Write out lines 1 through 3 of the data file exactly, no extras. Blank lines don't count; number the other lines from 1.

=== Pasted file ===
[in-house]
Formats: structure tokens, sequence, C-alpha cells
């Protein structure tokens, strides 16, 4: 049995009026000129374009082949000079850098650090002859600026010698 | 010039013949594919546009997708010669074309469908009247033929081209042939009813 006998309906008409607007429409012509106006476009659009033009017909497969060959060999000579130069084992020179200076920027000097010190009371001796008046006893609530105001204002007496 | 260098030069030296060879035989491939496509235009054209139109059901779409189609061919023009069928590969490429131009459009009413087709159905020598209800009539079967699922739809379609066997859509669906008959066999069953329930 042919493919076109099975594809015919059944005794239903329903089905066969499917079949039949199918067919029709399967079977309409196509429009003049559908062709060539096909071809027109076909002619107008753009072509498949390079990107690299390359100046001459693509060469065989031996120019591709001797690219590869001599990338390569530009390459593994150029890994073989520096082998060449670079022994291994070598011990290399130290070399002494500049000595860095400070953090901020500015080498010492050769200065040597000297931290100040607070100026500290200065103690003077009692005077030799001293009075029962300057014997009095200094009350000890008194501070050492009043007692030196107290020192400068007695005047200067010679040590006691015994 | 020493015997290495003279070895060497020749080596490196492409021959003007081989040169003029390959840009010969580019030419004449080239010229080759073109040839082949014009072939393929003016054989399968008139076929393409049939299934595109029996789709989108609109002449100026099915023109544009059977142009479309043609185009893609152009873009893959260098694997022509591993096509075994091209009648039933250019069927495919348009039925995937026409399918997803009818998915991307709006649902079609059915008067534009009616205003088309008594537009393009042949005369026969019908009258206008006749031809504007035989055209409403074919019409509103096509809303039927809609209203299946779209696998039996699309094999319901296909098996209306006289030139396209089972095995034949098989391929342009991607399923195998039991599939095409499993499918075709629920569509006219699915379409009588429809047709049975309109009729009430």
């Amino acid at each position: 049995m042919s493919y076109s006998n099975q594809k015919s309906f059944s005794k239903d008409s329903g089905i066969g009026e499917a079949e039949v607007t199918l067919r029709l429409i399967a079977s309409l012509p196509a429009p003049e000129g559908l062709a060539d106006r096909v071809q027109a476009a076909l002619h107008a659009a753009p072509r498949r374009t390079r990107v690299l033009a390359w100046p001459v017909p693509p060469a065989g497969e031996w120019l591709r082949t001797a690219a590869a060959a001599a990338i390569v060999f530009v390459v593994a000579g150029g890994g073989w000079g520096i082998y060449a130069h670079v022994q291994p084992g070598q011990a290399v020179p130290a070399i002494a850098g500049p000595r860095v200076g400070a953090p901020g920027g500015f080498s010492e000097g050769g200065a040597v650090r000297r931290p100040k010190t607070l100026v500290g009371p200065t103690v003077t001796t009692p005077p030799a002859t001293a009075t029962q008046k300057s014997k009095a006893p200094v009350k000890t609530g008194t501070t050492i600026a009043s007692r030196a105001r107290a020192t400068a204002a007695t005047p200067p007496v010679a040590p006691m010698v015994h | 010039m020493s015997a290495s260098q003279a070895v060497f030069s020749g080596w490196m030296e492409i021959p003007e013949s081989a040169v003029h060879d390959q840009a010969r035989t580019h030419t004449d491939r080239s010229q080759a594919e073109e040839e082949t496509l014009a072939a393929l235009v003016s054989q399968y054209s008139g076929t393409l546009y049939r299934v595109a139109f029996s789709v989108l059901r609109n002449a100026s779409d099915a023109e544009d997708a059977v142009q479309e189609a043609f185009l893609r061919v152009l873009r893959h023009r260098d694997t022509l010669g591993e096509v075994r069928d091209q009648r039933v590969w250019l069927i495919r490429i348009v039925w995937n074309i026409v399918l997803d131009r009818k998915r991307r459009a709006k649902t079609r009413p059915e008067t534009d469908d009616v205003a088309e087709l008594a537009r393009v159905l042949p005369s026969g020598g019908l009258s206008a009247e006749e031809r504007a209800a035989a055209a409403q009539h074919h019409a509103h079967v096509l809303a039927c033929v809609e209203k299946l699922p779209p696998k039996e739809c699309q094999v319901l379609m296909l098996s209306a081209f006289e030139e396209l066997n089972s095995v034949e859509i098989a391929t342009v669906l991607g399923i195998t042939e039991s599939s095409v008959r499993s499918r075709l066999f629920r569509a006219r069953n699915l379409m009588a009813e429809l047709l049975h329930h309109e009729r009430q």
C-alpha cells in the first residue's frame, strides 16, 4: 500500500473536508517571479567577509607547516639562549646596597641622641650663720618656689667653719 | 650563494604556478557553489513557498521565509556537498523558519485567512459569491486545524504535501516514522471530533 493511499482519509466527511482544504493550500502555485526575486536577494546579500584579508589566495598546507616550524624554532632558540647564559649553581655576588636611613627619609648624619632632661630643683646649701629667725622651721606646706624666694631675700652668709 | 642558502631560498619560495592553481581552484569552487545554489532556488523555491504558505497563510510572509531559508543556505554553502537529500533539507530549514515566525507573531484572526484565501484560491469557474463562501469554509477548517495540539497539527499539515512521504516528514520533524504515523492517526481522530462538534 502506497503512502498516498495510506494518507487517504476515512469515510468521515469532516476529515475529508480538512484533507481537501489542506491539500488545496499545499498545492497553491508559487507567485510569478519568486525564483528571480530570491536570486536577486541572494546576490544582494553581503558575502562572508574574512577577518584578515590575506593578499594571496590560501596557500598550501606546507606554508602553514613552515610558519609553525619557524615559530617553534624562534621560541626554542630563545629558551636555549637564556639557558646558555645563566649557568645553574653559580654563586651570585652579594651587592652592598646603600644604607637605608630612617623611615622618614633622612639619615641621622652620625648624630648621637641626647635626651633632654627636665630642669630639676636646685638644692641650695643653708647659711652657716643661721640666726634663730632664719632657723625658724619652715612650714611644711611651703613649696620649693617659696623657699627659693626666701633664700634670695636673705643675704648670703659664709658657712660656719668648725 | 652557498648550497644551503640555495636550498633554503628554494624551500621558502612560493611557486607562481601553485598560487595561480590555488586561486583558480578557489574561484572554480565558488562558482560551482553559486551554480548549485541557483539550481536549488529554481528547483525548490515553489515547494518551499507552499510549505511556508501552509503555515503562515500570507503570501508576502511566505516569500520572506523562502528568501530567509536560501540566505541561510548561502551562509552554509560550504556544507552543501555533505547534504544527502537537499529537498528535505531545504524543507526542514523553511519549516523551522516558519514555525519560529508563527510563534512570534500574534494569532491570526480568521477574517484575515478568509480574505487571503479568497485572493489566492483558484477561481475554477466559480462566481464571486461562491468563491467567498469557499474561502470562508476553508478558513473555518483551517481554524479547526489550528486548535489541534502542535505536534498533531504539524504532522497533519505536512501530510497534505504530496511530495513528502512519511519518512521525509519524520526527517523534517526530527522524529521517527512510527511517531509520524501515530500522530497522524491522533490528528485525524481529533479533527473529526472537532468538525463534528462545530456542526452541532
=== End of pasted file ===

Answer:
[in-house]
Formats: structure tokens, sequence, C-alpha cells
């Protein structure tokens, strides 16, 4: 049995009026000129374009082949000079850098650090002859600026010698 | 010039013949594919546009997708010669074309469908009247033929081209042939009813 006998309906008409607007429409012509106006476009659009033009017909497969060959060999000579130069084992020179200076920027000097010190009371001796008046006893609530105001204002007496 | 260098030069030296060879035989491939496509235009054209139109059901779409189609061919023009069928590969490429131009459009009413087709159905020598209800009539079967699922739809379609066997859509669906008959066999069953329930 042919493919076109099975594809015919059944005794239903329903089905066969499917079949039949199918067919029709399967079977309409196509429009003049559908062709060539096909071809027109076909002619107008753009072509498949390079990107690299390359100046001459693509060469065989031996120019591709001797690219590869001599990338390569530009390459593994150029890994073989520096082998060449670079022994291994070598011990290399130290070399002494500049000595860095400070953090901020500015080498010492050769200065040597000297931290100040607070100026500290200065103690003077009692005077030799001293009075029962300057014997009095200094009350000890008194501070050492009043007692030196107290020192400068007695005047200067010679040590006691015994 | 020493015997290495003279070895060497020749080596490196492409021959003007081989040169003029390959840009010969580019030419004449080239010229080759073109040839082949014009072939393929003016054989399968008139076929393409049939299934595109029996789709989108609109002449100026099915023109544009059977142009479309043609185009893609152009873009893959260098694997022509591993096509075994091209009648039933250019069927495919348009039925995937026409399918997803009818998915991307709006649902079609059915008067534009009616205003088309008594537009393009042949005369026969019908009258206008006749031809504007035989055209409403074919019409509103096509809303039927809609209203299946779209696998039996699309094999319901296909098996209306006289030139396209089972095995034949098989391929342009991607399923195998039991599939095409499993499918075709629920569509006219699915379409009588429809047709049975309109009729009430």